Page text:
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Staff Discussion – January 2019

    Staff Discussion: January 2019
    It’s Time for Action

    With the release of the “Surviving R. Kelly” documentary, there has been a new level of visibility on his many victims. While R. Kelly’s abusive and predatory behavior is not new news, the documentary brings to light that young women of color are his primary victims, and they have been speaking out for years.  Here at The Women’s Safe House, we asked the questions, why is it so hard to believe women of color when they come forward as victims? And, what can we do as advocates to help?

    Where do we begin?

    TWSH staff came together to discuss this topic in January. Our discussion started by looking at how rape culture is portrayed in the media. We live in an age where famous individuals have great influence over younger generations who aspire to dress, act, and even use the products that these “icons” are promoting. Media often portrays young girls as hyper-sexualized in the way they dress and act, while men are shown treating these hyper-sexualized younger women as objects. As consumers, we absorb what is being shown to us, some are able to use a critical eye and realize that these behaviors and stereotypes are fictionalized and should not be followed, however, some believe that the media is promoting what is seen as acceptable/normal behavior.

    Why is that a problem?

    1. Our children are listening to and being influenced by this music
    2. Both girls and boys believe this behavior is okay because it is normalized
    3. A lot of money being made off of promoting unhealthy and abusive behavior
    4. Women of color are less likely to be believed when they come forward with claims of abuse

    We spent some time discussing why women of color are not believed and their stories aren’t given the same amount of attention as others may receive. There was one question that really struck me, “Why does it feel like we (people of color) always have to support our own but no one else does?” The discussion opened up and the following comments were made.

    • We feel that way because we have and continue to suffer so much oppression in the community
    • You don’t report rape you just put it away and heal your wounds but in turn, it is passed on to your daughters and young children that you don’t tell
    • Old spiritual and cultural beliefs reinforce silence on these issues
    • Sometimes there are people in our own community that don’t believe us

    Our discussion also touched on the stresses facing mothers raising young black men.  We touched on fears of their son’s potential negative experience driving while black, as well as concerns that their sons could be falsely accused of rape.  We recognize that an estimated 2-4% of rape accusations are false, so while the chances of a false accusation are low, it could potentially ruin a person’s life, especially if you are a person of color.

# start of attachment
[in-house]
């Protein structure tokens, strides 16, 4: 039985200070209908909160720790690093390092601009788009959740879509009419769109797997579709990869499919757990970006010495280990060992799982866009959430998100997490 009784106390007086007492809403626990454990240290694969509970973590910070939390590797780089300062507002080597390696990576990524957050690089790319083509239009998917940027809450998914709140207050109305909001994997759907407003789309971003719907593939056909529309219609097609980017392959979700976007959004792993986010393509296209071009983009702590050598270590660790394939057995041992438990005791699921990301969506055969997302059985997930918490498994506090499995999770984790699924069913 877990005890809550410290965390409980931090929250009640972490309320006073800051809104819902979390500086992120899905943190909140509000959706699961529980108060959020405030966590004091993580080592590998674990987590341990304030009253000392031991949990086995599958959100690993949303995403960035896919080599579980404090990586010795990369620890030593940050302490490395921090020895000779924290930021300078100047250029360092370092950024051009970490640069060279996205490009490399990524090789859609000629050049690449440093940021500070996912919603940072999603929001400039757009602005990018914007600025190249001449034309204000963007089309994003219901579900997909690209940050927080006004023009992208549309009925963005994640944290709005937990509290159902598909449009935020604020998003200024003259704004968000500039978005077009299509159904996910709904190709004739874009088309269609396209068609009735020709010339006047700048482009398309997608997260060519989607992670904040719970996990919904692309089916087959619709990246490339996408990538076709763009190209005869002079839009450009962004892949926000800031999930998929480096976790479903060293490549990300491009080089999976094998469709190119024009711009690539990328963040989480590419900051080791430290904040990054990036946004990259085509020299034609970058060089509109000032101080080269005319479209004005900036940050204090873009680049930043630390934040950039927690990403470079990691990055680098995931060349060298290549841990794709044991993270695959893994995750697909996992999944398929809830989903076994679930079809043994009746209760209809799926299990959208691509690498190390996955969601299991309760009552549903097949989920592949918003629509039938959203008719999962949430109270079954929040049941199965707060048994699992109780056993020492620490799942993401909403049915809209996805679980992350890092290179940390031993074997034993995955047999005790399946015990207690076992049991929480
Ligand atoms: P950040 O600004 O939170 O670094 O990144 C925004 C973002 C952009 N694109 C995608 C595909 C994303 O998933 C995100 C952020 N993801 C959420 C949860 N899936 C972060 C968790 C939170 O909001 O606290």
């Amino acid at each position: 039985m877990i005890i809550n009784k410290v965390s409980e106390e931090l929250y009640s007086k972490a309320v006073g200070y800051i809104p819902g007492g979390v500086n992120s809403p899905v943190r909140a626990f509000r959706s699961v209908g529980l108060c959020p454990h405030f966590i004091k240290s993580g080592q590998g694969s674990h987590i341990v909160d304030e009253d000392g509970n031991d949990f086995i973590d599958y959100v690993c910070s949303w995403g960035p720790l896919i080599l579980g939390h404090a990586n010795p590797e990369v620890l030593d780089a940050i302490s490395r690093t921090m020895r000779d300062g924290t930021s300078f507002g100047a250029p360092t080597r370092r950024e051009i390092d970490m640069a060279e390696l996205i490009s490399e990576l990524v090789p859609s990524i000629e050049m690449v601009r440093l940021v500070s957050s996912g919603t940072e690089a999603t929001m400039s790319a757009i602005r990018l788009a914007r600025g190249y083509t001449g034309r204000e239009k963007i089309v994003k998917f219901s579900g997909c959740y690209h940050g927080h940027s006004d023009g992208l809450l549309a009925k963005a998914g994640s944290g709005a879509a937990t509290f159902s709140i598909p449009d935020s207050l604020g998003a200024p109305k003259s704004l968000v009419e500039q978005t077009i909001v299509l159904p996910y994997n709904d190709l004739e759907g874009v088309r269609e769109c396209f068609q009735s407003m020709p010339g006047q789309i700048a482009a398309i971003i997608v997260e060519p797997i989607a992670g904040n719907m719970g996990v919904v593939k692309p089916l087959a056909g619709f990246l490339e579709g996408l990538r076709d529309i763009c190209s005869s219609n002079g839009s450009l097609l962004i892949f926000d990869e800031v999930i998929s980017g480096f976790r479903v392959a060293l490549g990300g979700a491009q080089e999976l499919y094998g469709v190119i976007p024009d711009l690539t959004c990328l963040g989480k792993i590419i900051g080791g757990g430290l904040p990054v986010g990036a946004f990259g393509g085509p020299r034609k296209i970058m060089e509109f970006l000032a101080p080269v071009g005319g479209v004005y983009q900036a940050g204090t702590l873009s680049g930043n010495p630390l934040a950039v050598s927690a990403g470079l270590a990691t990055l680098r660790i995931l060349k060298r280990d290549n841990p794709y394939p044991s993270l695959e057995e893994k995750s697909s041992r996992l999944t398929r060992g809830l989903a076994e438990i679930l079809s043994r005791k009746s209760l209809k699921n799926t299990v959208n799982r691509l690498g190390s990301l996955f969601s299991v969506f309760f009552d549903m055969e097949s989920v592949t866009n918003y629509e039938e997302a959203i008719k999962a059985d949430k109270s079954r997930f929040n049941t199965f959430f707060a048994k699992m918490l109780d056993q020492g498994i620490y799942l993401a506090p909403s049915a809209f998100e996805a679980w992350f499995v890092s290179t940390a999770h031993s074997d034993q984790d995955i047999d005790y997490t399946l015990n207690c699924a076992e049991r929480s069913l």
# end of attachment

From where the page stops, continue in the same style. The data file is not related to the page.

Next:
How do we create a culture of support, respect, and consent?

    As advocates for women and children that have experienced domestic violence, we need to understand how to best help our clients. We have to lead by example. So below are some action items that we can take in and out of our shelter:

    1. Support and believe women of color
    2. Teach children what consent means.
      • For victims of domestic violence, control over their body and circumstance is important because the abuser took control away from the victim, leaving them to feel helpless.
      • Even small children can learn to understand the concept of consent by asking them for permission to be hugged or giving them the ability to say no to other forms of physical contact (like sitting on someone’s lap, playing with someone, or coloring).
    3. We ask people to be touched, even parents ask their children.
    4. In the shelter, we explain to everyone why we ask for permission and why we don’t hit when we become frustrated. It is important for parents to understand that hitting was used for the mother as a means of control and if you hit children it is perpetuating that cycle of abuse.
    5. Ask kids to think critically about what they are consuming to see how they are interpreting media.
      • For example, if you notice a relationship in a movie or music video that displays abusive behavior such as stalking, harassing, controlling, etc; ask how they feel about that relationship? Do they feel like that behavior is acceptable in a partner? What would they do if a partner treated them that way?
    6. Examine what we do and say in our everyday lives. Even the most well-meaning comment may be letting you know that you need to protect yourself from rape when we need to focus on why people rape. For example: If you come downstairs and your shirt is a V-neck and your mother tells you, you better be careful. The signal we send is that we as women need to protect ourselves from rape.


    We want to see a change in our community.  In order to make that happen, everyone has to take steps toward change. We are willing to be the movement and we hope you will join us. It’s time to take action!

    What can you do to help with this movement?
    Send us your thoughts, comments, and ideas to Burgandy Fitzhenry at